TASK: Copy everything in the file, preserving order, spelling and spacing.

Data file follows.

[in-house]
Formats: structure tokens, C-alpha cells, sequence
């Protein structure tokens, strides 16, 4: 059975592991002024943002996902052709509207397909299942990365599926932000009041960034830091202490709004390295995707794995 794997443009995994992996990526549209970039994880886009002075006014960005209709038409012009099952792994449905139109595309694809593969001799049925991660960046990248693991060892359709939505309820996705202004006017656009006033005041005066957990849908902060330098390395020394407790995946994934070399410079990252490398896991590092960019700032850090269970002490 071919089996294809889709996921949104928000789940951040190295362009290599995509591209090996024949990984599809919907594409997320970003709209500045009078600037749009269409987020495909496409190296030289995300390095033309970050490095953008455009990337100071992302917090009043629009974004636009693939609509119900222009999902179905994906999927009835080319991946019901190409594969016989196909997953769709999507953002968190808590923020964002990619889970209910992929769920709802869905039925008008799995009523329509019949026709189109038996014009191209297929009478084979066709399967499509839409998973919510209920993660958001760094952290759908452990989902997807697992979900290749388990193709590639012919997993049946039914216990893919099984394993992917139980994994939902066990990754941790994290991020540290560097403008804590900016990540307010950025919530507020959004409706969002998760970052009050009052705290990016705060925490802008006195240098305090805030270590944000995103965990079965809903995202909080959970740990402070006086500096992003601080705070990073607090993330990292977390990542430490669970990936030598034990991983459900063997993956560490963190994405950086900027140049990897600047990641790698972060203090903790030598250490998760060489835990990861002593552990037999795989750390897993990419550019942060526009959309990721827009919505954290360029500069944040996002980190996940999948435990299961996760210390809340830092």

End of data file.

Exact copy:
[in-house]
Formats: structure tokens, C-alpha cells, sequence
């Protein structure tokens, strides 16, 4: 059975592991002024943002996902052709509207397909299942990365599926932000009041960034830091202490709004390295995707794995 794997443009995994992996990526549209970039994880886009002075006014960005209709038409012009099952792994449905139109595309694809593969001799049925991660960046990248693991060892359709939505309820996705202004006017656009006033005041005066957990849908902060330098390395020394407790995946994934070399410079990252490398896991590092960019700032850090269970002490 071919089996294809889709996921949104928000789940951040190295362009290599995509591209090996024949990984599809919907594409997320970003709209500045009078600037749009269409987020495909496409190296030289995300390095033309970050490095953008455009990337100071992302917090009043629009974004636009693939609509119900222009999902179905994906999927009835080319991946019901190409594969016989196909997953769709999507953002968190808590923020964002990619889970209910992929769920709802869905039925008008799995009523329509019949026709189109038996014009191209297929009478084979066709399967499509839409998973919510209920993660958001760094952290759908452990989902997807697992979900290749388990193709590639012919997993049946039914216990893919099984394993992917139980994994939902066990990754941790994290991020540290560097403008804590900016990540307010950025919530507020959004409706969002998760970052009050009052705290990016705060925490802008006195240098305090805030270590944000995103965990079965809903995202909080959970740990402070006086500096992003601080705070990073607090993330990292977390990542430490669970990936030598034990991983459900063997993956560490963190994405950086900027140049990897600047990641790698972060203090903790030598250490998760060489835990990861002593552990037999795989750390897993990419550019942060526009959309990721827009919505954290360029500069944040996002980190996940999948435990299961996760210390809340830092």